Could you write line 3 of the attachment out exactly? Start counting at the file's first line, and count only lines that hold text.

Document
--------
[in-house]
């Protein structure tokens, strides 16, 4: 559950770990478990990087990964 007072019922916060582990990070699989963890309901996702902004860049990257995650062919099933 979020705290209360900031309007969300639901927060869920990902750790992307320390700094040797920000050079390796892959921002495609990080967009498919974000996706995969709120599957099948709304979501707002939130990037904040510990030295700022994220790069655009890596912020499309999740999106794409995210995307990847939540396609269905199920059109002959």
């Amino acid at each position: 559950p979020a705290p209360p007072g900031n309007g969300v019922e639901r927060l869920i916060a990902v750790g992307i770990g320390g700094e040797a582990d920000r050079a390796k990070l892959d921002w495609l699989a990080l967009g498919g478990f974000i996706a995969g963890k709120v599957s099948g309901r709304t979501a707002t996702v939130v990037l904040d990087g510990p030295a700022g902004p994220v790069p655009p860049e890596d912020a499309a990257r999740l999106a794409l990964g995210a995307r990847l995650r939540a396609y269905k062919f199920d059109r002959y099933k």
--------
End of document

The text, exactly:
């Amino acid at each position: 559950p979020a705290p209360p007072g900031n309007g969300v019922e639901r927060l869920i916060a990902v750790g992307i770990g320390g700094e040797a582990d920000r050079a390796k990070l892959d921002w495609l699989a990080l967009g498919g478990f974000i996706a995969g963890k709120v599957s099948g309901r709304t979501a707002t996702v939130v990037l904040d990087g510990p030295a700022g902004p994220v790069p655009p860049e890596d912020a499309a990257r999740l999106a794409l990964g995210a995307r990847l995650r939540a396609y269905k062919f199920d059109r002959y099933k």